Links to the Past
IG ‘Threads’, NBC ‘Peacock’, ‘NCAA Football’, Photo Text Search, Matrix 4, Windows 95
I’m finally nearly almost through a bunch of rather random links I had saved to share over the past several weeks, at which point I’m going to experiment with sharing things a bit more in real time (except for the occasional great read that may be timeless, of course). For now, continue to enjoy the random.
Here’s a scoop from Casey Newton from over a month ago:
Screenshots reviewed by The Verge show an app that’s designed to promote constant, automatic sharing between users and the people on their “close friends” list on Instagram. Opt in to automatic sharing, and Threads will regularly update your status, giving your friends a real-time view of information about your location, speed, and more. At the moment, Threads does not display your real-time location — instead, it might say something like a friend is “on the move,” according to sources familiar with the matter.
You can also update your status manually, with statuses appearing in the main feed along with messages. It’s the latest effort to automate status sharing using mobile phone sensors and one-tap status sharing. (An app called Status tried something similar in 2014, and Danny Trinh’s Free app took another approach in 2015.)
As I originally quipped on Twitter, Path lives! I find it fascinating how many people I come across to this day that miss Path, the more intimate, mobile-first social network. And, in fact, I think people miss it even more these days because of the times in which we live. Path seems to be one of those unfortunately great examples of a service that was just a bit too early.
So can Instagram reboot the idea with their massive network? We’ll see. My guess would be that it won’t work — at least not as they intend — because Instagram wasn’t built for this purpose. I think IG Stories works because at the end of the day, the product is still about sharing images. Sharing other things, even when you already have the concept of “Close Friends” (which I use not actually for close friends but just for anyone I’ve actually met, since I have a public profile — except for you, you’re totally a legit close friend), seems too tangential to the mission. But I guess it’s good that it’s a separate app in that regard. Also, Peach!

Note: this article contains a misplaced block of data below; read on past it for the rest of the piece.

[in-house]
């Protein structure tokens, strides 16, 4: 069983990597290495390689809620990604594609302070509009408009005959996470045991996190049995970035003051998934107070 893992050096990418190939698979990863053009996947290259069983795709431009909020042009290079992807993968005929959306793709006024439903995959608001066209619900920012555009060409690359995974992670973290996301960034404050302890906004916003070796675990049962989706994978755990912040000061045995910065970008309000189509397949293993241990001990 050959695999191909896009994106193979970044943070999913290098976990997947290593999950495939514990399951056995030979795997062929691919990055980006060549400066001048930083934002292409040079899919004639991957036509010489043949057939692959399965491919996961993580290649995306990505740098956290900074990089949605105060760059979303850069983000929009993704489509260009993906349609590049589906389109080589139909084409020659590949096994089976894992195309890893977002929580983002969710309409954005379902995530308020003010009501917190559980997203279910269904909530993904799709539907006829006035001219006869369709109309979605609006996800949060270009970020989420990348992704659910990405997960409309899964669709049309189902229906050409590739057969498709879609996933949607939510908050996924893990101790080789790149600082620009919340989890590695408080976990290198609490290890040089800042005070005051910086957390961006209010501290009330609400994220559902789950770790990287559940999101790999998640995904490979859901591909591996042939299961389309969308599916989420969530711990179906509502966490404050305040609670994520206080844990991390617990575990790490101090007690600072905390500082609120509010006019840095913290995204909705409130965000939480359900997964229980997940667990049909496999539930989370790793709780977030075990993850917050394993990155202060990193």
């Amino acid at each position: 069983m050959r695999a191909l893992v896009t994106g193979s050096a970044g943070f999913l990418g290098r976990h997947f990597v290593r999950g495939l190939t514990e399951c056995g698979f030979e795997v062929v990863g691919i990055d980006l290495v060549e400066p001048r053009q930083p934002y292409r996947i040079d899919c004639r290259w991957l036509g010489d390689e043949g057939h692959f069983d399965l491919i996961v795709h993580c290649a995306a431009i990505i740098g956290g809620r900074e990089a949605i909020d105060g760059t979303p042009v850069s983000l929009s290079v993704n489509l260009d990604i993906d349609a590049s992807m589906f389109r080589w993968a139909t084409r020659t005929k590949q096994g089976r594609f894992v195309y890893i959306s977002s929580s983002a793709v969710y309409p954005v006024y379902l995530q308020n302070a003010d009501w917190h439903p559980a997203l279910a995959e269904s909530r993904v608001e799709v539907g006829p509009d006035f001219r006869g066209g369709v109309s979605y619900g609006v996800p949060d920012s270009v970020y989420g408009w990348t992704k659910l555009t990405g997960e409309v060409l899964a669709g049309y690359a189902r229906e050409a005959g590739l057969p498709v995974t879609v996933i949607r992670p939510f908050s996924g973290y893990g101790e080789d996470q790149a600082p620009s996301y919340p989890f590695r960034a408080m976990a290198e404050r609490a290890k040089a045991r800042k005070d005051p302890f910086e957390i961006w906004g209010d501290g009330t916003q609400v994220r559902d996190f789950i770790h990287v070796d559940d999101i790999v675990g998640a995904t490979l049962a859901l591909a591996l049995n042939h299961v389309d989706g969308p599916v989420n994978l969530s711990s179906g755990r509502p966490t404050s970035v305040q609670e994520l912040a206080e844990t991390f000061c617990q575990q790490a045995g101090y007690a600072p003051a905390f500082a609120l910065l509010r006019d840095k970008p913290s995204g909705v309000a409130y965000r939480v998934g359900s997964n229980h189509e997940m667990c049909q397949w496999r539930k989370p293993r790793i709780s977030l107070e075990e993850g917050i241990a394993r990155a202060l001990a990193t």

‘This is Us’ is a perfect example of how complicated the streaming wars are going to get for consumers and why Hulu may start to feel less necessary. Under the agreement between NBCUniversal and Disney, which now fully owns Hulu, NBCUniversal properties will continue to run on Hulu for the next five years, but they’ll also run on Peacock. Shows like ‘This is Us’ will effectively be split between the two services. Older episodes will run on Hulu (at least for the next five years), while new episodes released post-deal will run on Peacock. That means to watch all of ‘This is Us’, people will have to subscribe to two services. Or start looking at pirating.
I continue to think about this last part quite a bit. It’s becoming more clear by the day that consumers are going to have no idea where or how to find what they want to watch. So the hope would be that they default to watching whatever is “on” (whatever is served to them on the various streamers). Or that they subscribe to 6 or 7 different services (at least!). But even then, we likely are going to need some unifying UI to make this system actually usable. You know, like the cable guide ;)
Burhans is not now, nor has he ever been, an employee of Electronic Arts, the video game giant and creator of NCAA Football, which last published a new version of the title in July 2013. He has never been paid a single cent for his labor, nor have any of the other handful of editors with whom he works. But for the past several years Burhans and his group have tasked themselves with keeping ‘NCAA Football’—which was discontinued in the wake of Ed O’Bannon’s antitrust lawsuit against the NCAA and EA, a case that sought compensation for the commercial use of student-athletes’ names and likenesses—alive on the internet.